The Wasatch Behind: the selling of indulgences
"We're going to be rich," Uncle Spud giggled as he waved a piece of paper under my nose. "I've got it all figured out."
"What are you talking about?" I asked.
"I'm going to start calculating people's impact on the environment and selling them credits to offset the damage they do when they go hiking," he said.
"You're out of your mind."
"Oh no," he insisted, "People are already doing this stuff and some people are making a lot of money at it. Haven't you calculated your carbon footprint and paid to offset the damage you do to the environment?"
"Breathe deep and concentrate," I told him, "you're having hallucinations."
"Not even," he said. "Al Gore told us all about this stuff and he's the smartest man alive. Sort of a modern Sir Isaac Newton in an earth-tone shirt and jeans. He invented the Internet and everything. I did like he said and calculated my carbon footprint. I'm a size 13. Because of the gas and electricity I use, I put about 12.27 metric tons of carbon dioxide into the air every year where it causes global warming."
"I thought a carbon footprint was something our football team did to the opposition," I said.
"That too," he smiled, "But your environmental carbon footprint is derived from a formula you find on the internet to figure out how bad you screw up the planet. Just type in carbon footprint or carbon offsets and do a Google search to learn all about it. It's real easy."
"And what do I do when I know what my carbon footprint is?" I asked.
"You pay someone money to ease your conscience and make you feel better," he said. "It's called purchasing carbon offsets. You buy one unit of offsets for each ton of CO2 you put in the air. My 13 tons of pollution will cost me about $200 per year."
"And who gets the money when I buy carbon offsets?" I asked.
"There are lots of companies out there happy to take your money and give you a carbon offset," he said. "What they do is give you a certificate saying you're a good person and then they take your money and plant trees or invest in clean energy sources like wind and solar power projects. Or sometimes they just do clean energy research and advertising. And for just a few bucks extra, they'll plant a tree in someone else's name and send them a card telling them what a nice green person you are."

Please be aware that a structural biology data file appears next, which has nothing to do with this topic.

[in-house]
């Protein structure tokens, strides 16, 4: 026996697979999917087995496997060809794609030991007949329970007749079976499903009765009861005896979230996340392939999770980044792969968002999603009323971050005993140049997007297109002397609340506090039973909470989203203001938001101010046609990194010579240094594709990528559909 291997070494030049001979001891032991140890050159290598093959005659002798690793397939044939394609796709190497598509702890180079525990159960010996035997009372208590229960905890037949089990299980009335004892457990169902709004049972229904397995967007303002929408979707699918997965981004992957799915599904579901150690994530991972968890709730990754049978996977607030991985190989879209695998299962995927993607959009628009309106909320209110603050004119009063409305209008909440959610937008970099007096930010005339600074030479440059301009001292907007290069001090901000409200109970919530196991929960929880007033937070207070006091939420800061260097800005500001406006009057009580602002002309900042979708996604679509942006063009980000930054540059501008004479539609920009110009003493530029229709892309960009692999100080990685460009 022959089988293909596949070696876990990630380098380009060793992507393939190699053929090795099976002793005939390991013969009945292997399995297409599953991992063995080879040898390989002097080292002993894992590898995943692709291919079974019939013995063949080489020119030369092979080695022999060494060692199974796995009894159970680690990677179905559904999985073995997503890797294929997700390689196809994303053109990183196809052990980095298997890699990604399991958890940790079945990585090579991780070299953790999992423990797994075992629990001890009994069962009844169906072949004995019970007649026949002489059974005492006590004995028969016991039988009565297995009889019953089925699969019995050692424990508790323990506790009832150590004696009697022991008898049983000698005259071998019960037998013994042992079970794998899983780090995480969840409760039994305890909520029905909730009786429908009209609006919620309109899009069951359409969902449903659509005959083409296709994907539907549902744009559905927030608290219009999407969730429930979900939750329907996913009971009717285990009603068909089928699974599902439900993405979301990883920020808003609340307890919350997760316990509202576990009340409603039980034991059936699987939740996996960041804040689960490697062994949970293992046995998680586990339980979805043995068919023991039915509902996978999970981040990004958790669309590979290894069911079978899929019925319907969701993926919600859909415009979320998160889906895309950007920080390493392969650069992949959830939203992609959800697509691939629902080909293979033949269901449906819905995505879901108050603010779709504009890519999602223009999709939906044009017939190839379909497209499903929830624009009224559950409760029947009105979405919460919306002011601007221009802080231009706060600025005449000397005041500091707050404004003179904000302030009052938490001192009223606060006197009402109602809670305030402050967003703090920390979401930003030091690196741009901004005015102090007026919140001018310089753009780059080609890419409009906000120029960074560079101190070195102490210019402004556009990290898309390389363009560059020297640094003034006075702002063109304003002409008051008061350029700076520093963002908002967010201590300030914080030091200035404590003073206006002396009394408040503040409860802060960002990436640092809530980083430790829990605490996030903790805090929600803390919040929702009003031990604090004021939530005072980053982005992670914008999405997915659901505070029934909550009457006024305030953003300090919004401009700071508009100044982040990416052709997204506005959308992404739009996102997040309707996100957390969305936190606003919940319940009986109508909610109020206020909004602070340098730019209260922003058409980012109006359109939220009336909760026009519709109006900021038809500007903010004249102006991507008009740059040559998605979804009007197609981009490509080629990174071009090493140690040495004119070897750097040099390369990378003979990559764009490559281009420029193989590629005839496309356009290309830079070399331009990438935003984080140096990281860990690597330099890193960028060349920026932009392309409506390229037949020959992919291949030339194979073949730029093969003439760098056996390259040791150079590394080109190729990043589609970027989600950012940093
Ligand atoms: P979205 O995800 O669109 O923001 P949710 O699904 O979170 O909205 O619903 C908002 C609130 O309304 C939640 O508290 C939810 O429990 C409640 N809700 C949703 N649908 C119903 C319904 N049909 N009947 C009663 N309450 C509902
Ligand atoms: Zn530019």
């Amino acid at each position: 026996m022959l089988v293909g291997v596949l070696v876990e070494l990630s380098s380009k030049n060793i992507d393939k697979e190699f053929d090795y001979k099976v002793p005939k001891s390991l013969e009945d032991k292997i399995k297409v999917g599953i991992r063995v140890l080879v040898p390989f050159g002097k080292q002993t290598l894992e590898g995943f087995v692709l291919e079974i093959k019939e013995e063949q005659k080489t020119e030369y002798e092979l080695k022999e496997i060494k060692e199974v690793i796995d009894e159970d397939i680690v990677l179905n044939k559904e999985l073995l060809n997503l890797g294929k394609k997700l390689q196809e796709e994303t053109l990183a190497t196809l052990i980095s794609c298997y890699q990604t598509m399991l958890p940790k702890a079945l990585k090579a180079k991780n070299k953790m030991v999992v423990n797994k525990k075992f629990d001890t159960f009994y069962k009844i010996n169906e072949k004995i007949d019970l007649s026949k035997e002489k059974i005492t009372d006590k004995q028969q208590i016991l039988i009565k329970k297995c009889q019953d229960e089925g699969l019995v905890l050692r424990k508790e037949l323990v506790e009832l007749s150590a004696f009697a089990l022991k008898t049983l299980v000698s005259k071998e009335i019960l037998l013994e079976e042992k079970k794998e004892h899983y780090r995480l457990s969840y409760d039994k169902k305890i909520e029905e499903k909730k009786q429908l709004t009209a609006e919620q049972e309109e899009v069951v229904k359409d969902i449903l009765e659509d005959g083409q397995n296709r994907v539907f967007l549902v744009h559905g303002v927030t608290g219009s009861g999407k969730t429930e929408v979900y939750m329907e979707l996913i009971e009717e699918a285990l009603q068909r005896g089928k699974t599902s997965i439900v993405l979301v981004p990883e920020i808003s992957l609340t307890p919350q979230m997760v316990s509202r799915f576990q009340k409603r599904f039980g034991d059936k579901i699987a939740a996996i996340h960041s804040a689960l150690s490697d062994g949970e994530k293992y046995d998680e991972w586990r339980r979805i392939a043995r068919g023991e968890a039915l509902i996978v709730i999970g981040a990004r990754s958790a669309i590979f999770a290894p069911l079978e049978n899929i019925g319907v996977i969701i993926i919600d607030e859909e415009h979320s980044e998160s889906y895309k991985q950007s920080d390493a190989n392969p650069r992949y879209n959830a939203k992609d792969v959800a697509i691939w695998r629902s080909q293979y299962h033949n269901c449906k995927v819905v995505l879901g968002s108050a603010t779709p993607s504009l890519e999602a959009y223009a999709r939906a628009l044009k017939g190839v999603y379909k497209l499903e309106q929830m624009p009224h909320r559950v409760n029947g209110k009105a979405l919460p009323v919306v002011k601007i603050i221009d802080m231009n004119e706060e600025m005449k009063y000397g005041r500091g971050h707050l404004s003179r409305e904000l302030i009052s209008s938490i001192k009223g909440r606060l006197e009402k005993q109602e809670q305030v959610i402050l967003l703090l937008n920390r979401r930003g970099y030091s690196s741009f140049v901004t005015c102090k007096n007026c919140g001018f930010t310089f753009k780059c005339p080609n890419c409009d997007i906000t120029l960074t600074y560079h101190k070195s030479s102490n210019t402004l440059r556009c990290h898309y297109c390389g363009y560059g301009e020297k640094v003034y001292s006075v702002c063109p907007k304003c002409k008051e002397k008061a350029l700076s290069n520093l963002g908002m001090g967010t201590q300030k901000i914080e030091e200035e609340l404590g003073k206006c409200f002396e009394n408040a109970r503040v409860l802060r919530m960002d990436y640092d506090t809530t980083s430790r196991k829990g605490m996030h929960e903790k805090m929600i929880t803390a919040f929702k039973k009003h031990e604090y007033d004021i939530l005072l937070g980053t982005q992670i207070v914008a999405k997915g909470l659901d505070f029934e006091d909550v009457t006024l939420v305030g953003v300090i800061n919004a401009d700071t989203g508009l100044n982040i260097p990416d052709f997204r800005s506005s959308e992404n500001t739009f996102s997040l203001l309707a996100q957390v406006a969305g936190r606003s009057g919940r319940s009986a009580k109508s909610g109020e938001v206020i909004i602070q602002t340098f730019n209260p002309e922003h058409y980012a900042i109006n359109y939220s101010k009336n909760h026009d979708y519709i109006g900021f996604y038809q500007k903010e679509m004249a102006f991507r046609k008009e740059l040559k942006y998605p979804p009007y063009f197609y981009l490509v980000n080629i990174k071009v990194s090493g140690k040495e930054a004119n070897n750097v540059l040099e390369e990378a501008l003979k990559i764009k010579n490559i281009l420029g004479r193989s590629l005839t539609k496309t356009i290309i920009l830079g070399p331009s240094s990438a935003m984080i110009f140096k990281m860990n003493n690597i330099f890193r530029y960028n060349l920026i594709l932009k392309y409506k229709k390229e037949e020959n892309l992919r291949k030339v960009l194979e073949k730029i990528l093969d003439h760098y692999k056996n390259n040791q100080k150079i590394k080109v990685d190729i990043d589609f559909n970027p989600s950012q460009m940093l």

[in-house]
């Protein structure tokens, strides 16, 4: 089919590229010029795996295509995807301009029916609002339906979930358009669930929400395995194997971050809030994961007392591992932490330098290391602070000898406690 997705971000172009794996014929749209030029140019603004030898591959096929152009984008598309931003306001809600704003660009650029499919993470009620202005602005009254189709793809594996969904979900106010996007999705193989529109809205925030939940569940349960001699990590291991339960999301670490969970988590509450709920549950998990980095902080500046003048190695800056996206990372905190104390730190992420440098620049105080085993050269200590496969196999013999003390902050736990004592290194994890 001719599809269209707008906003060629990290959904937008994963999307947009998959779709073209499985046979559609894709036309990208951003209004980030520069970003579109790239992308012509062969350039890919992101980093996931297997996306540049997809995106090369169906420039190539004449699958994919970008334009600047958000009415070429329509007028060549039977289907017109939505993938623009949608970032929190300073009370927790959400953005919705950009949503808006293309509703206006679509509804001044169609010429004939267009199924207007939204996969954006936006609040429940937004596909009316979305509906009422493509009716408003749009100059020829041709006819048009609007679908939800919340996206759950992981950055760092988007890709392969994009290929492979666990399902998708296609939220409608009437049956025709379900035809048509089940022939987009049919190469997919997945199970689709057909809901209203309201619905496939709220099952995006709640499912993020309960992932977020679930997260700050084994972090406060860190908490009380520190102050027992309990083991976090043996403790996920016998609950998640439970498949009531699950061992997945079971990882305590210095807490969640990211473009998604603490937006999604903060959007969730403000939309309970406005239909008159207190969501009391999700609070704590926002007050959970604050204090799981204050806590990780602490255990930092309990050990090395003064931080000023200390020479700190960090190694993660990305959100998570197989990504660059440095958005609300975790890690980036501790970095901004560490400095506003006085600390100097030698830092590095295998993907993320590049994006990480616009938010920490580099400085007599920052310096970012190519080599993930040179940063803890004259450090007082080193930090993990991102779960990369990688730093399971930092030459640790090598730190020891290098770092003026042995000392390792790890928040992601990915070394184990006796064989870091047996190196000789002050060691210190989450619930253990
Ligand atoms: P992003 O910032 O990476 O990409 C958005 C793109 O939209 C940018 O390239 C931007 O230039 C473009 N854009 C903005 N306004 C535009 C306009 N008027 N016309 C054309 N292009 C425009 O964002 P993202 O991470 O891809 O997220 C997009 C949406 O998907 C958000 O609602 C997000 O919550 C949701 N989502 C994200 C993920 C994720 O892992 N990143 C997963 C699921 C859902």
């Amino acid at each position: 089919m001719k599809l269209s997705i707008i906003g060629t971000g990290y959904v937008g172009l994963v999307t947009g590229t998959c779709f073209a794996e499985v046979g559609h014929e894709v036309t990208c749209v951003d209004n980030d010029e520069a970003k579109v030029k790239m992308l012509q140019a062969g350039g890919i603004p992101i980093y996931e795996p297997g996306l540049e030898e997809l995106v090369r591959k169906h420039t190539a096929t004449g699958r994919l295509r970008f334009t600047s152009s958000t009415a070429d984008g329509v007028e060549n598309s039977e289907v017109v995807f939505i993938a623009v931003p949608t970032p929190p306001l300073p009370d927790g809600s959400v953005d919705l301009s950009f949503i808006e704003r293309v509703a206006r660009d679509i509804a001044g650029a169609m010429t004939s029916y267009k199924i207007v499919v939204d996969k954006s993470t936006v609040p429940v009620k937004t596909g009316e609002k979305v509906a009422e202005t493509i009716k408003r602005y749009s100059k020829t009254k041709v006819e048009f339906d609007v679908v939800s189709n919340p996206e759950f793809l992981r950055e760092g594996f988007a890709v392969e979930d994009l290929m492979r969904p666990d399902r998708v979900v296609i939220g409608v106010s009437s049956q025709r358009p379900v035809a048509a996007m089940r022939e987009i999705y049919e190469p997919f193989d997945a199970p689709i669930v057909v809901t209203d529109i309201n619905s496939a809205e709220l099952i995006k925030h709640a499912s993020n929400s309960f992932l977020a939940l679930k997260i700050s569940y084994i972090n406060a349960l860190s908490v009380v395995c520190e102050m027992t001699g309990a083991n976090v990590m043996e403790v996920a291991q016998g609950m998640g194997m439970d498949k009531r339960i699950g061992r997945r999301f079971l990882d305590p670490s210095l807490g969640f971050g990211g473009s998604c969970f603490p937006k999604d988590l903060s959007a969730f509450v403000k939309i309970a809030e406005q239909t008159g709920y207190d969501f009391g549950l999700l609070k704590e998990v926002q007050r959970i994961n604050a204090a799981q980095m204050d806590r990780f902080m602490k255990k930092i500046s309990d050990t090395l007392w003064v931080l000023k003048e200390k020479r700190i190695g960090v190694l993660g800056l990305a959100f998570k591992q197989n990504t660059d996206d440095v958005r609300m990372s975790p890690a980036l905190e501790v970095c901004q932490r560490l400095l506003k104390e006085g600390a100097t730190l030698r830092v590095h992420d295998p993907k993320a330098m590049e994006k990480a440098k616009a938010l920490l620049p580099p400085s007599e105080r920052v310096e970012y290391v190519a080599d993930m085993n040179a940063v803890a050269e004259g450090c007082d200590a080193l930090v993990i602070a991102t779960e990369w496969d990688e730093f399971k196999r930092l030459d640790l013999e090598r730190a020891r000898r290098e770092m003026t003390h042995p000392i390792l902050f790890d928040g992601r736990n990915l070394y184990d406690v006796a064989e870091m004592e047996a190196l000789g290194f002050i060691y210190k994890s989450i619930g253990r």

"And who regulates all of this and makes sure where my money goes?" I asked.
"So far, everyone is on the honor system," Spud smiled. "That's the beauty of it. And that's why we've got to get in right away before this whole scam falls apart."
"You think this is a scam?"
"Do daddy pigs bring home the bacon?" Spud giggled. "Way back in the dark ages there was a thing called 'the selling of indulgences.' How it worked was that you could give money to your clergyman instead of repenting of your sins. For a few bucks you could ease your conscience without ever changing your behavior. No churches do that nowadays. It was a religious scam. Carbon offsets are an environmental scam."
"Do you really think so?"
"It's a modern-day selling of indulgences," Spud smiled. "Rich people buy carbon offsets to ease their conscience about their energy wasting lifestyles, you know, the multiple mansions, fleets of cars, private jets, and heated swimming pools. The money spent is penitence for environmental sins. And once they've paid the money, they don't feel a need to repent and change their lifestyle. They've bought ecological salvation."
"It is a scam!" I gasped. "Who'd a thunk?"
"So here's what we're going to do," he whispered slyly. "We're going to devise a formula for backpackers so we can calculate their wilderness footprint. Then we will sell them wilderness offsets to make them feel better about the damage they do while hiking. We'll use the money to go on fact-finding tours to places like Hawaii where we'll study responsible wilderness hiking. We'll make millions and have lots of fun."
"Do you really think people will buy into this scam?"
"It works for Al Gore and his friends who have invested heavily in a variety of green industries that sell indulgences Ã¯Â¿Â½ ah, I mean carbon offsets. I'm telling you, he's the smartest man alive."